Notes to Myself as a First Time Mom

That used to be me.

Sitting around the dinner table, listening to moms of infants and toddlers and babies-yet-to-be, talking about diaper rash and fevers and agonizing over breast vs bottle. Walking through the park on a hot day and looking at little babies in cute little outfits and sweaters, with color coordinated socks and booties. Listening to moms agonizing to pediatricians about colds and fevers and rashes and what to do when baby won’t eat.

That used to be me-and for the record, Dr. Bradshaw, our kids’ pediatrician from the time Princess C was about 6 months old until we moved up here when G-money was three, deserves a gold medal for putting up with me!

Thirteen years of parenting later, I wish I could look back at my younger self and say, “Hey, breathe! Guess 

The world isn’t going to end if the baby’s socks don’t match. Two kids later, it’s a miracle if the socks have been folded. They usually end up in a basket somewhere. You’re going to lose half of them. Your youngest child will delight in wearing one sock pulled up to his knee and one too short to cover his ankles. “Doesn’t have to match, just has to fit” is going to become a motto, so you may as well get used to it now.

Your child is not going to be mentally stunted if you can’t breastfeed. I could have saved myself months of mental anguish over this. Yes, breast is best, but after 12 more years of fighting over the fact that peanut butter and jelly was never intended to be eaten 3 meals a day, the floor is not an efficient food delivery system, vegetables won’t kill you and tortilla chips aren’t a food group, the whole issue of breast vs. formula makes its way to the back burner. (Also, you’re going to have the only kid your doctor has ever seen that manages to self-wean from the bottle at 8 or 9 months old. You’ve got bigger problems.)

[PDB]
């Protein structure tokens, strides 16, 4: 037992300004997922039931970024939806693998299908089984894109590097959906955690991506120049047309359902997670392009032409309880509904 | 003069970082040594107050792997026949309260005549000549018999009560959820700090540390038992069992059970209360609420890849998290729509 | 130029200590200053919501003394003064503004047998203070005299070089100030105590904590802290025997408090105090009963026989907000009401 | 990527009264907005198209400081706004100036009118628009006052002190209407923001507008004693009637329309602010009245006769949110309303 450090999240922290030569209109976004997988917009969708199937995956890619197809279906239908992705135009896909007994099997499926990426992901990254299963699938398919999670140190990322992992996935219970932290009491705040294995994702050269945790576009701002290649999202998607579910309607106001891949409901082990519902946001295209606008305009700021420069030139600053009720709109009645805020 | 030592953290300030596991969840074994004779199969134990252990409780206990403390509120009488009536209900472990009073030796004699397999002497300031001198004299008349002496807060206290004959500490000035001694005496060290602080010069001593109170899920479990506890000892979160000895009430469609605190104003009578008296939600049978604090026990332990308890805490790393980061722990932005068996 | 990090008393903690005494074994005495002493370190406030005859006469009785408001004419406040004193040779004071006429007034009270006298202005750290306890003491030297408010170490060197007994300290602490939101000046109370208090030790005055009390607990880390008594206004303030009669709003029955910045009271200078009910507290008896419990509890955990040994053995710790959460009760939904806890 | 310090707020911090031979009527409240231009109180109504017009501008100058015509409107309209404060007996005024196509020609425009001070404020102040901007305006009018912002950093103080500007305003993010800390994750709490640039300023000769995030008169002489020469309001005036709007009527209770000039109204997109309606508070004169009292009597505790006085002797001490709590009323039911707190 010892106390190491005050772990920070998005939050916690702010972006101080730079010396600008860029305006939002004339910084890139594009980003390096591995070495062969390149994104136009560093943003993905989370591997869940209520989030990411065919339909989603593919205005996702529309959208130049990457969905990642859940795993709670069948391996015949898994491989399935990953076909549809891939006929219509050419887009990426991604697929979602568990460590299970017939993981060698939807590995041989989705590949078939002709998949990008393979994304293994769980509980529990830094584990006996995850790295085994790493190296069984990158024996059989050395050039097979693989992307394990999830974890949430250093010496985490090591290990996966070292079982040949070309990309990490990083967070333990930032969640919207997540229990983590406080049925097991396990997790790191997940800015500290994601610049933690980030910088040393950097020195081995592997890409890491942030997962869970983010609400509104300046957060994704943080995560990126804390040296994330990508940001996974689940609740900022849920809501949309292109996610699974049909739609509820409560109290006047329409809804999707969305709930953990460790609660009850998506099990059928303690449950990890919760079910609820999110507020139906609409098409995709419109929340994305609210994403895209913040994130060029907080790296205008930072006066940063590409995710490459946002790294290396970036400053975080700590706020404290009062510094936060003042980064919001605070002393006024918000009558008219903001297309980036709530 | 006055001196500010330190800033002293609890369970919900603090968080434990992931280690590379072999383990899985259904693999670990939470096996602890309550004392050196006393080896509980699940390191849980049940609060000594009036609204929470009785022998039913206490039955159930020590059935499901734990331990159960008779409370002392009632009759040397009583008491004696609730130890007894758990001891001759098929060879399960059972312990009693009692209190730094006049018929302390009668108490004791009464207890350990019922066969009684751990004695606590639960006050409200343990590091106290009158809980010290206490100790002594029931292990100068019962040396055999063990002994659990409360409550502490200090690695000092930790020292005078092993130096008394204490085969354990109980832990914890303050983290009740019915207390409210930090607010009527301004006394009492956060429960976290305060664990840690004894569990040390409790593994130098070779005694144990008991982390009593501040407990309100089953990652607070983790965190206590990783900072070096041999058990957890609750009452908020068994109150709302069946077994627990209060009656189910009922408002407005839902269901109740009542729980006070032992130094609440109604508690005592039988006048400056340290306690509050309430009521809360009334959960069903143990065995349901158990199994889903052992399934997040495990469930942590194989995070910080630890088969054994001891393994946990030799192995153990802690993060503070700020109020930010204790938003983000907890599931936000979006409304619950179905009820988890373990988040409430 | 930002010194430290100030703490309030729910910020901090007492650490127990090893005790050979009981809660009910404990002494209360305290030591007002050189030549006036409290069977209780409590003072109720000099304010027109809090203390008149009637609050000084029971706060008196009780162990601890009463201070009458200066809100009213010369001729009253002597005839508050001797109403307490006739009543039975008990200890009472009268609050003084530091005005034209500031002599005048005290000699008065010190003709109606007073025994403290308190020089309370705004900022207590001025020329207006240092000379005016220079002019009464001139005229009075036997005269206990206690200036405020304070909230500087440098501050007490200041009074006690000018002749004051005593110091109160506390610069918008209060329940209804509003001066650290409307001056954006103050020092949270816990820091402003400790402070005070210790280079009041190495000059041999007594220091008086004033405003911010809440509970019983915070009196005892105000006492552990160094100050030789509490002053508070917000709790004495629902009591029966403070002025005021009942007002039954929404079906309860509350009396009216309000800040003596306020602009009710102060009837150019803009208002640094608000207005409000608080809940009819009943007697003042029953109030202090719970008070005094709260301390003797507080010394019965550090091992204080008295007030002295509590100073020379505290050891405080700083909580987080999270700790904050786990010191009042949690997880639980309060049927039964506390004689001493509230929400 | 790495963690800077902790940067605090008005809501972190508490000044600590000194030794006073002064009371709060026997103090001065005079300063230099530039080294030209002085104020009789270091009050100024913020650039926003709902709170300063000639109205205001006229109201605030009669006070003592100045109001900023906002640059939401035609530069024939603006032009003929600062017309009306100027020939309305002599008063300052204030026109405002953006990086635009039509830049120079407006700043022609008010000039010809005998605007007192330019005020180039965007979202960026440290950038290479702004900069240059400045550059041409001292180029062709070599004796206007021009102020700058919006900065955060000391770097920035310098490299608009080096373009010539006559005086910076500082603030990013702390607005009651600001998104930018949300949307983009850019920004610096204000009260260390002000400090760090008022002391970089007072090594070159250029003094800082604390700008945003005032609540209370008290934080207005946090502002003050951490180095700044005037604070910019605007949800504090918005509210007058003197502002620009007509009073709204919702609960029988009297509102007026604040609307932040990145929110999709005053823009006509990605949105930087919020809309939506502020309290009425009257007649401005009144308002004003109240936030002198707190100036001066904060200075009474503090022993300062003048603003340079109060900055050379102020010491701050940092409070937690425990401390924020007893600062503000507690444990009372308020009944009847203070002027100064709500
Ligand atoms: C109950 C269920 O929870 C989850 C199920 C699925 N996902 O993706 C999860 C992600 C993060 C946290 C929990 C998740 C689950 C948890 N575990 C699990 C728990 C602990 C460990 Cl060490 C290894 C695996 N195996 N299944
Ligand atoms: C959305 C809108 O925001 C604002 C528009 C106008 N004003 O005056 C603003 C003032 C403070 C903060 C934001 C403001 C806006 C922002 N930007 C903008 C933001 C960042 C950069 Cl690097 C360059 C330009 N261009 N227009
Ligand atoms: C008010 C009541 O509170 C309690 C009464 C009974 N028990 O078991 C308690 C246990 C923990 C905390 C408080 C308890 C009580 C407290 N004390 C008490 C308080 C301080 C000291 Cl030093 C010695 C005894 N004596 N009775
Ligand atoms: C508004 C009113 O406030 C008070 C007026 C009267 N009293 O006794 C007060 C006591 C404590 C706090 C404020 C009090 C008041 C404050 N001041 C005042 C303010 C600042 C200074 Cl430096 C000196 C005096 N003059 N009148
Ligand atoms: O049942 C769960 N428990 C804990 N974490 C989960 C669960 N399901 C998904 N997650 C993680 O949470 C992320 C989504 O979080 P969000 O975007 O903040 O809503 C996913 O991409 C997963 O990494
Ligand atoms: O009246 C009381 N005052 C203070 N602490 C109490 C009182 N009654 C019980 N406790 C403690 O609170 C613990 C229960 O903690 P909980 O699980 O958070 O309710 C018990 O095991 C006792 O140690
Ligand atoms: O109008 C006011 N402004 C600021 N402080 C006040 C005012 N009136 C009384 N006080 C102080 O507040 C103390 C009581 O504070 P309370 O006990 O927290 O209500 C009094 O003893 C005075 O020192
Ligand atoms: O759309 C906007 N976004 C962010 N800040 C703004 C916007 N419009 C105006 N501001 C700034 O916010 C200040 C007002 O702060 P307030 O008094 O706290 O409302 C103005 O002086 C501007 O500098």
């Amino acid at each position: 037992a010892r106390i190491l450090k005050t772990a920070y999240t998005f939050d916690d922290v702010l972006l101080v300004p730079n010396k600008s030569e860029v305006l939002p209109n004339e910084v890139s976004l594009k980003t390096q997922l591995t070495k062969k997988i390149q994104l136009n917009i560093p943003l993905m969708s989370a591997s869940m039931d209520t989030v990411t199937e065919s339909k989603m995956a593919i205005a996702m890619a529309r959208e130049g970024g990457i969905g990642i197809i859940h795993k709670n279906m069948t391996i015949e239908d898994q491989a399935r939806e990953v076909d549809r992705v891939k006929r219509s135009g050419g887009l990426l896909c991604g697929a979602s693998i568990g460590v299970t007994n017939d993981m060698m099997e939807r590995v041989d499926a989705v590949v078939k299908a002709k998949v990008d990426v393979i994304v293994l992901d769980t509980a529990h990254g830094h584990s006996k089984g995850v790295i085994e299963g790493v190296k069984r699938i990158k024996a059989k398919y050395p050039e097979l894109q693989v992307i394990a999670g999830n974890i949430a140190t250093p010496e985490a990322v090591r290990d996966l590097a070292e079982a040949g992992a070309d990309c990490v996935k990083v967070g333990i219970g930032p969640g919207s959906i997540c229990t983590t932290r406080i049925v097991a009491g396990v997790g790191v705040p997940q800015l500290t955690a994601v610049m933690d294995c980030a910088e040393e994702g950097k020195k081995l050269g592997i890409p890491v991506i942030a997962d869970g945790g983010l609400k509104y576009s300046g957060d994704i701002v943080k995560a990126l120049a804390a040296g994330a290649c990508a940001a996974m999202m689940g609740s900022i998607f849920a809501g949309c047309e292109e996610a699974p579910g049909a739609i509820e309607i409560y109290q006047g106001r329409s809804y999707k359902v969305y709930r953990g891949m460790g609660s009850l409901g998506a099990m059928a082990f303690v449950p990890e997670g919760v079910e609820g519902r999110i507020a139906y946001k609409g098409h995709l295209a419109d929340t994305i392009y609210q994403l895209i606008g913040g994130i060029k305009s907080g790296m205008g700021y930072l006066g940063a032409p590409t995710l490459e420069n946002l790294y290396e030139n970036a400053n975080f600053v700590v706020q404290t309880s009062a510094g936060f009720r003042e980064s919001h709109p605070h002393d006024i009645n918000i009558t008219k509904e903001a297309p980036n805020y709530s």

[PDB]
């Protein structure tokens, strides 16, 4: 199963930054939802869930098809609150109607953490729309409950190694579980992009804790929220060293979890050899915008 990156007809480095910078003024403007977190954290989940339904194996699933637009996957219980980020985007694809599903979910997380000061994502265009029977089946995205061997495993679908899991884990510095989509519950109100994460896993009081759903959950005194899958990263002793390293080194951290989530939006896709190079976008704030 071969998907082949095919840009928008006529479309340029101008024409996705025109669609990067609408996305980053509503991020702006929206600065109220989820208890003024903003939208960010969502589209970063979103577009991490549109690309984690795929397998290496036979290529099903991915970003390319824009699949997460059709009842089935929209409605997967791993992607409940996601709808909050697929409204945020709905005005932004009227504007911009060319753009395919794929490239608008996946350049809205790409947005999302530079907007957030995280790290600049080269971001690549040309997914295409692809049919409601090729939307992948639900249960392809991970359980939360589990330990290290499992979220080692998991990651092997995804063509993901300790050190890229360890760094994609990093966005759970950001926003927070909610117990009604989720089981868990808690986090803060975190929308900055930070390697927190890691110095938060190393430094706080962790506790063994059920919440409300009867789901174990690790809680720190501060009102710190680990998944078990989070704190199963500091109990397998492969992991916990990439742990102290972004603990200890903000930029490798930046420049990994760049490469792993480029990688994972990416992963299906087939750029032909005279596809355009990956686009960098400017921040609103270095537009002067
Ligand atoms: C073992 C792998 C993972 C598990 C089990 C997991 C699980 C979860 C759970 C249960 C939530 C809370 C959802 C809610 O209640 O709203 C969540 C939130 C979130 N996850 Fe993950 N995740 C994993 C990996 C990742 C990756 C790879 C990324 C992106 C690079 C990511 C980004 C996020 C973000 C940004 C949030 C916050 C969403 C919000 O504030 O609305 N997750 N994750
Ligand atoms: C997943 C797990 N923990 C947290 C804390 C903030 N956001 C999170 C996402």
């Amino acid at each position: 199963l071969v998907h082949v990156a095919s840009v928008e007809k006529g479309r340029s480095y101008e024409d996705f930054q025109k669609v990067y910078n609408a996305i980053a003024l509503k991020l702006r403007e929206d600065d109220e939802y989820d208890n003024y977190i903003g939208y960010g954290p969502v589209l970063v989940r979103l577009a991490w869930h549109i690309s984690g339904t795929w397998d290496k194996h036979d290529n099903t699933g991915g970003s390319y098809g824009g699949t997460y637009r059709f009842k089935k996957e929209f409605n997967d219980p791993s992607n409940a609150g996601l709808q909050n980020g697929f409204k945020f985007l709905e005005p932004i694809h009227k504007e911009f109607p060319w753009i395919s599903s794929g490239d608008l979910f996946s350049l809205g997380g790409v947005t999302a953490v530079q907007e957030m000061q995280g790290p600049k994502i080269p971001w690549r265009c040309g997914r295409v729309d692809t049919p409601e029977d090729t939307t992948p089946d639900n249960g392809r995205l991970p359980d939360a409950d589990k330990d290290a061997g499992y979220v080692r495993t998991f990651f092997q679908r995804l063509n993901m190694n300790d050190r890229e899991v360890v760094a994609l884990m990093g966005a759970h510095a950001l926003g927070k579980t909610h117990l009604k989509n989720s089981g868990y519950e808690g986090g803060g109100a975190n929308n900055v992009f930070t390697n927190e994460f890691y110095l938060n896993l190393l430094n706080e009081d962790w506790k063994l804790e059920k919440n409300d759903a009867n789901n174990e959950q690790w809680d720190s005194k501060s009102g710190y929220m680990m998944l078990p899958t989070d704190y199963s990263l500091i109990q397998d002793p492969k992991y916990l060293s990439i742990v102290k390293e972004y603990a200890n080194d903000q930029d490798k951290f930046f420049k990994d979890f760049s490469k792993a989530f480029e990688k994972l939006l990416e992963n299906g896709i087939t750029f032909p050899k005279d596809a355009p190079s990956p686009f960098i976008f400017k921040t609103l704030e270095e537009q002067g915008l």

Mommy and Me classes are so worth it. Not because your kid needs additional enrichment, which is what you’re going to be worried about at the time, but because you’re going to need an hour or two out of the day where someone ELSE is responsible for coming up with ideas to keep your toddler occupied. Don’t let anyone talk you out of it. 

Don’t stress the birth plan. 13 years and two pre-term c-sections later, you’re going to give up any hope of birth going the way you wanted it to. You’re barely going to remember most of the details, and the only time you’re going to talk about it is as a cautionary tale to moms who are thinking about waiting until the last minute to get an epidural. (Bad idea. Just saying.) So do your homework, talk about it with your OB/GYN, but don’t freak out when the plan goes flying out the window. DO, however, start thinking about whether you want to breast or bottle feed, because that’s going to determine whether or not you get the good drugs on the way out the door.